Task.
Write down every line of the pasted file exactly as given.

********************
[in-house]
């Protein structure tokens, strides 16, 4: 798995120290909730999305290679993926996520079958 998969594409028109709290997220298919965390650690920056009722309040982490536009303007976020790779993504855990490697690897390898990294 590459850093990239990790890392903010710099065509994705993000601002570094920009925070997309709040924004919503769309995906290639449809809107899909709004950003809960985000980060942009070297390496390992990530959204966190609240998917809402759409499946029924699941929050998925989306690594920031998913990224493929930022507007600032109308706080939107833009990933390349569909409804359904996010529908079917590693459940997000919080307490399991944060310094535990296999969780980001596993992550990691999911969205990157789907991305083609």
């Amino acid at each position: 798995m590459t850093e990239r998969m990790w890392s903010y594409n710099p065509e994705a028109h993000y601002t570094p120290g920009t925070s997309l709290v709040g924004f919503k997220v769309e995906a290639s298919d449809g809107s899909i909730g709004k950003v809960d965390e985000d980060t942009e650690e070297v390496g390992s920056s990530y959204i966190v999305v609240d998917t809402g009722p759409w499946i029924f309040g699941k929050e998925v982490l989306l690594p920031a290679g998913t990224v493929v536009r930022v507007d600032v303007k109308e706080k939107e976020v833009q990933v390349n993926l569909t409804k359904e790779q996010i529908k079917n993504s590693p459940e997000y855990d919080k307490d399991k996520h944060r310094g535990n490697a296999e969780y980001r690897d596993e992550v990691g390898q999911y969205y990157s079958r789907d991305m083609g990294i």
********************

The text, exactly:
[in-house]
């Protein structure tokens, strides 16, 4: 798995120290909730999305290679993926996520079958 998969594409028109709290997220298919965390650690920056009722309040982490536009303007976020790779993504855990490697690897390898990294 590459850093990239990790890392903010710099065509994705993000601002570094920009925070997309709040924004919503769309995906290639449809809107899909709004950003809960985000980060942009070297390496390992990530959204966190609240998917809402759409499946029924699941929050998925989306690594920031998913990224493929930022507007600032109308706080939107833009990933390349569909409804359904996010529908079917590693459940997000919080307490399991944060310094535990296999969780980001596993992550990691999911969205990157789907991305083609």
């Amino acid at each position: 798995m590459t850093e990239r998969m990790w890392s903010y594409n710099p065509e994705a028109h993000y601002t570094p120290g920009t925070s997309l709290v709040g924004f919503k997220v769309e995906a290639s298919d449809g809107s899909i909730g709004k950003v809960d965390e985000d980060t942009e650690e070297v390496g390992s920056s990530y959204i966190v999305v609240d998917t809402g009722p759409w499946i029924f309040g699941k929050e998925v982490l989306l690594p920031a290679g998913t990224v493929v536009r930022v507007d600032v303007k109308e706080k939107e976020v833009q990933v390349n993926l569909t409804k359904e790779q996010i529908k079917n993504s590693p459940e997000y855990d919080k307490d399991k996520h944060r310094g535990n490697a296999e969780y980001r690897d596993e992550v990691g390898q999911y969205y990157s079958r789907d991305m083609g990294i």